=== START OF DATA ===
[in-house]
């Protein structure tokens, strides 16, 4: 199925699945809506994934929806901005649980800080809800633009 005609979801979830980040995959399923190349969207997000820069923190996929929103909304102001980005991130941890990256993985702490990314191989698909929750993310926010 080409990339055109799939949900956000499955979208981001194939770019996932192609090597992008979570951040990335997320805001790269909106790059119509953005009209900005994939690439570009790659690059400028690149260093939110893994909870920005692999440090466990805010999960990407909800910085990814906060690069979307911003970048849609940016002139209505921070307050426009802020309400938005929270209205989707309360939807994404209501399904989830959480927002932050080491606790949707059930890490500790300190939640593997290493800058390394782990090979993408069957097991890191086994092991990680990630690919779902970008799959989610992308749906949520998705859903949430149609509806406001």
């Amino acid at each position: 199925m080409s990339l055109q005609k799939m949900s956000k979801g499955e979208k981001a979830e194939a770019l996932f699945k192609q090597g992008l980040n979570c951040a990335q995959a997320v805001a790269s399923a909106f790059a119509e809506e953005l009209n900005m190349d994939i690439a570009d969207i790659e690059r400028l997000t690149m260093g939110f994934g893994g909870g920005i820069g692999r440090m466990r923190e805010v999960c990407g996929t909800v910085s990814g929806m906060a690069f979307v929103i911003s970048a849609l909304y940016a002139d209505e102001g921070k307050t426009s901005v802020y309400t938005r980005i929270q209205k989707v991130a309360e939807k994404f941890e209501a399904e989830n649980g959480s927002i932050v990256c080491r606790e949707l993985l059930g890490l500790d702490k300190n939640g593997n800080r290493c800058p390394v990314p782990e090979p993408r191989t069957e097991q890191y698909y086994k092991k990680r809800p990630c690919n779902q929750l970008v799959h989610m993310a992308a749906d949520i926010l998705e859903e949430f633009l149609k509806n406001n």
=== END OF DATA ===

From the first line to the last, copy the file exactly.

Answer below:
[in-house]
């Protein structure tokens, strides 16, 4: 199925699945809506994934929806901005649980800080809800633009 005609979801979830980040995959399923190349969207997000820069923190996929929103909304102001980005991130941890990256993985702490990314191989698909929750993310926010 080409990339055109799939949900956000499955979208981001194939770019996932192609090597992008979570951040990335997320805001790269909106790059119509953005009209900005994939690439570009790659690059400028690149260093939110893994909870920005692999440090466990805010999960990407909800910085990814906060690069979307911003970048849609940016002139209505921070307050426009802020309400938005929270209205989707309360939807994404209501399904989830959480927002932050080491606790949707059930890490500790300190939640593997290493800058390394782990090979993408069957097991890191086994092991990680990630690919779902970008799959989610992308749906949520998705859903949430149609509806406001």
């Amino acid at each position: 199925m080409s990339l055109q005609k799939m949900s956000k979801g499955e979208k981001a979830e194939a770019l996932f699945k192609q090597g992008l980040n979570c951040a990335q995959a997320v805001a790269s399923a909106f790059a119509e809506e953005l009209n900005m190349d994939i690439a570009d969207i790659e690059r400028l997000t690149m260093g939110f994934g893994g909870g920005i820069g692999r440090m466990r923190e805010v999960c990407g996929t909800v910085s990814g929806m906060a690069f979307v929103i911003s970048a849609l909304y940016a002139d209505e102001g921070k307050t426009s901005v802020y309400t938005r980005i929270q209205k989707v991130a309360e939807k994404f941890e209501a399904e989830n649980g959480s927002i932050v990256c080491r606790e949707l993985l059930g890490l500790d702490k300190n939640g593997n800080r290493c800058p390394v990314p782990e090979p993408r191989t069957e097991q890191y698909y086994k092991k990680r809800p990630c690919n779902q929750l970008v799959h989610m993310a992308a749906d949520i926010l998705e859903e949430f633009l149609k509806n406001n």